Days after a terrorist attack that killed 31 people at the Brussels airport, a Belgian nuclear security guard was shot and killed, adding to the country's already high anxiety. On Saturday, officials made it clear that they did not believe there was any link to militants, also denying previous media reports that his badge was stolen in Thursday's attack. Still, even as local officials assure the public that this was not done at the hands of militants, it's understandable why the public would be suspect of a targeted attack on a nuclear facility.
Belgian paper Le Soir reported that the murdered guard worked at Belgian's national radioactive institute at Fleurus, which is outside of Brussels. Although Dernière Heure reported that the guard's security badge was stolen and quickly deactivated, local authorities with the Charleroi prosecutor's office denied the reports, which echoed throughout American media reports.
It's understandable why this news would send shockwaves through the public with an already tense situation in Belgium and active counterterrorism sweeps. At this point, even unrelated incidents can seem like a much bigger deal. But it's also important to note that, in the past, Belgium's nuclear facilities have been the subject of concern for the country's officials.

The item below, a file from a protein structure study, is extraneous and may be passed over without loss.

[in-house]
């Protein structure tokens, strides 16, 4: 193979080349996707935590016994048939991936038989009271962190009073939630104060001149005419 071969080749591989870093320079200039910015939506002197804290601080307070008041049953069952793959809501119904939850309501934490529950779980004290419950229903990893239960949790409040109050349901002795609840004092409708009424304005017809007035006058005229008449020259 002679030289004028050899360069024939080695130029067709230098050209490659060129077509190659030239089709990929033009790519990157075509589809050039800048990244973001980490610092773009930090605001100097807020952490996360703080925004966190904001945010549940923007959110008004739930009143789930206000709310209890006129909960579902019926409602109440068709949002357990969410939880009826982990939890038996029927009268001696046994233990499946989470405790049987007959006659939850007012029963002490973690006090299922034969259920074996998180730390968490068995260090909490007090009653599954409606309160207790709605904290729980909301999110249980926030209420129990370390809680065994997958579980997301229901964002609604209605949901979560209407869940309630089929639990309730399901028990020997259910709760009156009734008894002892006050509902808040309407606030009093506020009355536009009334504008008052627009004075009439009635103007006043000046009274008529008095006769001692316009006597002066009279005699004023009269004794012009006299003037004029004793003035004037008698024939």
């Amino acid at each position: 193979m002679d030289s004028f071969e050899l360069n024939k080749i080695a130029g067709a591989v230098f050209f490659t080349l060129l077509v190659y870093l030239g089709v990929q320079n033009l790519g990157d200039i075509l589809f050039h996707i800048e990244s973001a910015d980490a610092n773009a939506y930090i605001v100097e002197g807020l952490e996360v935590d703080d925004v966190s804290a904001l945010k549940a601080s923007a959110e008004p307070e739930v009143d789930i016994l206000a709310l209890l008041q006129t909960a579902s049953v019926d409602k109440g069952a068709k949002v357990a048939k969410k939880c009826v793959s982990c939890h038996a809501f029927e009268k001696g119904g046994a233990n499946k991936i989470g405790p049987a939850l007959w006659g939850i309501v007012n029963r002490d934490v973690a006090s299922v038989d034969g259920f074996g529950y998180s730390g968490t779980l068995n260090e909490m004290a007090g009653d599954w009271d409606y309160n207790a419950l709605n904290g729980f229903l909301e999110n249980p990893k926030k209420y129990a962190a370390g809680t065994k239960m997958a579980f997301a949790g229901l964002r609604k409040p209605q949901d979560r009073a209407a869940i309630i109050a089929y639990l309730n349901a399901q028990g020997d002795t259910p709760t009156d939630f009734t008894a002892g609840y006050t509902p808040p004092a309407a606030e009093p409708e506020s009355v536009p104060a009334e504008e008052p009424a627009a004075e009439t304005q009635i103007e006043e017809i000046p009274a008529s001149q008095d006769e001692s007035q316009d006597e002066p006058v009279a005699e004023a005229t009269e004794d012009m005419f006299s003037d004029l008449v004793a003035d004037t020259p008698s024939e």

Dernière Heure reported that the suspected attackers originally considered targeting a nuclear facility. Their suspected plans were thwarted when they needed to speed up the timeline of the attack, and they switched their target to the capital.
According to the Washington Post, 11 days before the suicide bombs went off in Brussels, the Belgian government sent 140 troops to guard the two nuclear facilities, which have seven reactors between them. Up until March 11, the facilities were guarded by unarmed private security guards.
Belgium had a cautionary tale in one of its former employees Ilyass Boughalab. Boughalab, who was employed to inspect leaks in one of the nuclear reactors, had security clearances from 2009 to 2012. When he left Belgium for Syria, he was convicted for being a part of a group called Sharia4Belgium. He died fighting in Syria in 2014.
Although Boughalab's family says that he was radicalized after he received the security clearances, according to the Washington Post, Belgium had another scare when a plant had to shut down after someone opened a valve and drained out all of the lubricant, something the outlet called an act of "sabotage." The plant wasn't in danger, but the incident did cause extensive damage that caused it to shut down for four months.
The guard's murder might have been an unfortunate coincidence, but the fears stoked in its wake aren't unfounded.